KATHMANDU, Nov 26: Four international human rights organizations on Tuesday expressed concern over Nepal's long-delayed transitional justice process.
In a joint statement, the International Commission of Jurists (ICJ), Amnesty International, Human Rights Watch (HRW) and TRIAL International claimed that Nepal has made no real progress on questions of justice, truth and reparations for victims of gross human rights violations and abuses during its 10-year conflict.
"While two commissions have been set up to address conflict-era atrocities, they have not been effective and impunity and denial of access to justice to victims remain prevalent," they said.
The four human rights organizations stated that they are particularly concerned about the recent moves that suggest that the government will go forward with the appointing of commissioners without making necessary reforms to the legal framework.
“Last week marked the 13th anniversary of the Comprehensive Peace Agreement that ended the conflict in Nepal. It is astonishing that so little progress has been made in responding to the clearly articulated concerns and demands of conflict victims,” said Frederick Rawski, ICJ’s Asia-Pacific Director. “These demands have included a transparent and consultative process for the appointment of commissioners, and a genuine good-faith effort by political leaders and lawmakers to address serious weaknesses in the existing legal framework.”
On November 18, a five-member committee formed by the government to recommend names for commissioners to be appointed to the Truth and Reconciliation Commission and the Commission on the Investigation of Enforced Disappearances published a list of candidates.
The human right organizations also said that concerns have been raised by victims and civil society that the government will simply re-appoint past commissioners or make political appointments that will not be adequately impartial and independent.
“It is deeply disappointing that the government has repeatedly attempted to appoint the commissioners without adequate consultation and transparency. The commissions will not gain the trust of the victims and the international community if the political parties continue to interfere in the appointment process,” said Biraj Patnaik, South Asia Director at Amnesty International.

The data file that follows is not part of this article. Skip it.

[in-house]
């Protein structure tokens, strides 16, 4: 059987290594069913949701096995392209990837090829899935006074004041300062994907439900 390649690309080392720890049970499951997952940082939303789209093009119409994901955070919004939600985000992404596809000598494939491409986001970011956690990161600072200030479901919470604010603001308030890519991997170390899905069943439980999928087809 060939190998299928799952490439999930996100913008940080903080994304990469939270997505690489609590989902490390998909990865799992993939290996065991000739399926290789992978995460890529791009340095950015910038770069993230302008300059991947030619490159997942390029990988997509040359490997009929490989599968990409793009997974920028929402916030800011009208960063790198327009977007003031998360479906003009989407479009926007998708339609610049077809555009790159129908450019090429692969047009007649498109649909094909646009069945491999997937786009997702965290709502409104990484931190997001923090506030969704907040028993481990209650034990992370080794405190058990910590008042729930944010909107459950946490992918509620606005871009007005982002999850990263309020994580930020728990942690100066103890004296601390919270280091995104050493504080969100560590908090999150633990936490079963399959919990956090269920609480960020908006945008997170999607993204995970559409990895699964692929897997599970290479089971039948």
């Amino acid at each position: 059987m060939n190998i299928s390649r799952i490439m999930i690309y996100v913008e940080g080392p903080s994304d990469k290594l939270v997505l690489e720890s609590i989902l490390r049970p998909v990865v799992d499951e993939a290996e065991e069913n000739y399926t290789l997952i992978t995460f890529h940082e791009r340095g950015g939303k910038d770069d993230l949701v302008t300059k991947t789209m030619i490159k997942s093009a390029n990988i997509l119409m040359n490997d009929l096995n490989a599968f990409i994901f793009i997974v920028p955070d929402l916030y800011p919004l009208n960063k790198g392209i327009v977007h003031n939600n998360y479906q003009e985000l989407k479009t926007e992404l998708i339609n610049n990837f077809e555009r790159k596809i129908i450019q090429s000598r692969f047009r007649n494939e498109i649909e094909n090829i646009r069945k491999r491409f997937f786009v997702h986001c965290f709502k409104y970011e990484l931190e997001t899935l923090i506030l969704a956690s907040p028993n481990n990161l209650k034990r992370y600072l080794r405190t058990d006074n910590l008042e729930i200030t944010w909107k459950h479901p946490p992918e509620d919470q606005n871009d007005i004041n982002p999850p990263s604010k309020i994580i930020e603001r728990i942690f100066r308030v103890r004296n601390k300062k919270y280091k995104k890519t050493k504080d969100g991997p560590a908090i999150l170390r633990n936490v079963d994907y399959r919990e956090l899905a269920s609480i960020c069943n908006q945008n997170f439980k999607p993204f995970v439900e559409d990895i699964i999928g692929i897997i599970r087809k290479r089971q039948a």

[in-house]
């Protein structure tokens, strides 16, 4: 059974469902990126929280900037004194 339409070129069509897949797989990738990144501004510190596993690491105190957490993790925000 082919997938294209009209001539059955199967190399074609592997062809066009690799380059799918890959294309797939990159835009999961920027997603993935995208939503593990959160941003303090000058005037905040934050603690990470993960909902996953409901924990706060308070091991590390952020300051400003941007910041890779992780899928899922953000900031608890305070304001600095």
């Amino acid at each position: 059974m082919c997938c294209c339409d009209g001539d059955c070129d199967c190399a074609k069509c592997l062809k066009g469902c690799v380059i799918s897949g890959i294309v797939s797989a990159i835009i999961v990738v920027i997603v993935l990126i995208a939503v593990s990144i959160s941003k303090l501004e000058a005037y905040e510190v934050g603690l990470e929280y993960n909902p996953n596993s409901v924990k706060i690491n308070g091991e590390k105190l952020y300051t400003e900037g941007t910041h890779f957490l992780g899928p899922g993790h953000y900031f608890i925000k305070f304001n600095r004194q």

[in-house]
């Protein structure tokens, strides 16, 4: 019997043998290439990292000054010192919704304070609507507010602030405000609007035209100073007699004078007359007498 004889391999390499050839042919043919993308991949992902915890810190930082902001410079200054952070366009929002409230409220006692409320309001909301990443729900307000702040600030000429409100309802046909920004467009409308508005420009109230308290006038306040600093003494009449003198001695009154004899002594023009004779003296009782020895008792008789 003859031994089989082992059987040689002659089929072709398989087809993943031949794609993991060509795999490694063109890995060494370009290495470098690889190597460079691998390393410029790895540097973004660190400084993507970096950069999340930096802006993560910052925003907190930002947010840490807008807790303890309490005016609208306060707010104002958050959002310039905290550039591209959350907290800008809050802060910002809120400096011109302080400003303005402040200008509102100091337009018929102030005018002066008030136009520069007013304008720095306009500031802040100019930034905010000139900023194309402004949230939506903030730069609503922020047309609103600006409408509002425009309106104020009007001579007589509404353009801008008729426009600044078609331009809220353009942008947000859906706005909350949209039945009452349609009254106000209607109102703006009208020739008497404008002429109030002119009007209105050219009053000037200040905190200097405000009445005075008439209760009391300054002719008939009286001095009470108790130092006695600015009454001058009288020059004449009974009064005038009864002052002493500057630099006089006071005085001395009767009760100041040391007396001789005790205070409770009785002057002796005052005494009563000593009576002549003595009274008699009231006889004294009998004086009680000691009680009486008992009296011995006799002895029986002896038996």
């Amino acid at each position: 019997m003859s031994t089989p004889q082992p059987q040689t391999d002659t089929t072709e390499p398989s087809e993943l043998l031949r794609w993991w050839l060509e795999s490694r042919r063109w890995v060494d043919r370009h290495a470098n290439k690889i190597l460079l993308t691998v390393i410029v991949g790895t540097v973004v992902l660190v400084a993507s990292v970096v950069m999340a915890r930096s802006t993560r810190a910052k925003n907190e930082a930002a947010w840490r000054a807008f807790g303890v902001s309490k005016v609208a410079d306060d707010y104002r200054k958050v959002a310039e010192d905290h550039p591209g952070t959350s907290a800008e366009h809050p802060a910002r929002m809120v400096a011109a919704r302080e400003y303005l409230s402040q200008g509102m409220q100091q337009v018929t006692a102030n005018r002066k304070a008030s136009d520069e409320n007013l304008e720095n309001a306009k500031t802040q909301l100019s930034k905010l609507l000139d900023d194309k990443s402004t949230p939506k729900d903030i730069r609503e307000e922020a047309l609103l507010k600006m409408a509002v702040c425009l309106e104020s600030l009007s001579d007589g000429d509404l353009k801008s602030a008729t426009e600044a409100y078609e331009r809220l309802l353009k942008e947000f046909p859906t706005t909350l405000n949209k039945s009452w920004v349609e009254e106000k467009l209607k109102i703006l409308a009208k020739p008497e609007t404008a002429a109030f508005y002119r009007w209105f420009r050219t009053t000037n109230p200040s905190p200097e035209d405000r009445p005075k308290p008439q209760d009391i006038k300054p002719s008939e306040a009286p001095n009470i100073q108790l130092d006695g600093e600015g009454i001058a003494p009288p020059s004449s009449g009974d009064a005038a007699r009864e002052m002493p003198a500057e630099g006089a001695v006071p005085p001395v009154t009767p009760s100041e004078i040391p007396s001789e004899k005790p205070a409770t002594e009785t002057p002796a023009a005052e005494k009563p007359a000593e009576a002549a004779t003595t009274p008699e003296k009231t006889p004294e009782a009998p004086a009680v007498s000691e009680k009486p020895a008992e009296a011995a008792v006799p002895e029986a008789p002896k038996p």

In their statement, the human right organizations also said that their attention is drawn over the government's preparation to re-constitute the transitional justice mechanisms without amending the legal framework governing the transitional justice process and ensuring its compliance with Nepal’s international human rights law obligations, as directed by Nepal’s Supreme Court and demanded by civil society and victims.
“The government’s move has not only undermined victims’ role in the transitional justice process, but has also once again brought into question its commitment to uphold its international law obligations and ensuring justice for conflict-era crimes,” said Tomás Ananía, TRIAL International’s Nepal Program Manager.
The ICJ, Amnesty International, Human Rights Watch and TRIAL International also recalled that they have repeatedly expressed concern that effective transitional justice mechanisms require strong legal foundations consistent with international law and good practices, and the political will to address the concerns of victims of the conflict.
In their statement, all the four organizations reiterated their calls to amend the 2014 Transitional Justice Act to make it consistent with the Supreme Court’s rulings and international human rights standards, as well as for the initiation of a genuine consultative and transparent process for the appointment of commissioners.
"Concerns raised about the existing, and proposed, legal frameworks include: disparities between the definitions of specific crimes under international law and human rights obligations and violations under national, and international law; inadequate provisions to ensure that serious crimes under international law are subject to criminal accountability (including punishment proportionate to the seriousness of the crimes); and a reliance on compensation at the expense of other forms of reparation and remedy for conflict survivors and their families," they said.
Under the principle of universal jurisdiction states may make it possible for their domestic criminal justice system to investigate and prosecute crimes such as torture, committed by any person, anywhere in the world, they elaborated.
"This means that a citizen of any country, including Nepal, suspected of such crimes faces the risk of arrest and prosecution for these crimes in countries that apply universal jurisdiction. This is more likely if the Nepali authorities do not appear able and willing to prosecute those responsible for such crimes," the organizations said.
"After initial pledges to ensure truth, justice, and reparations for conflict victims, it appears that the government is once again determined to protect those responsible for the crimes,” said Meenakshi Ganguly, South Asia director at Human Rights Watch. “The international community should remind Nepal that whitewashing egregious crimes will not help to dodge universal jurisdiction.”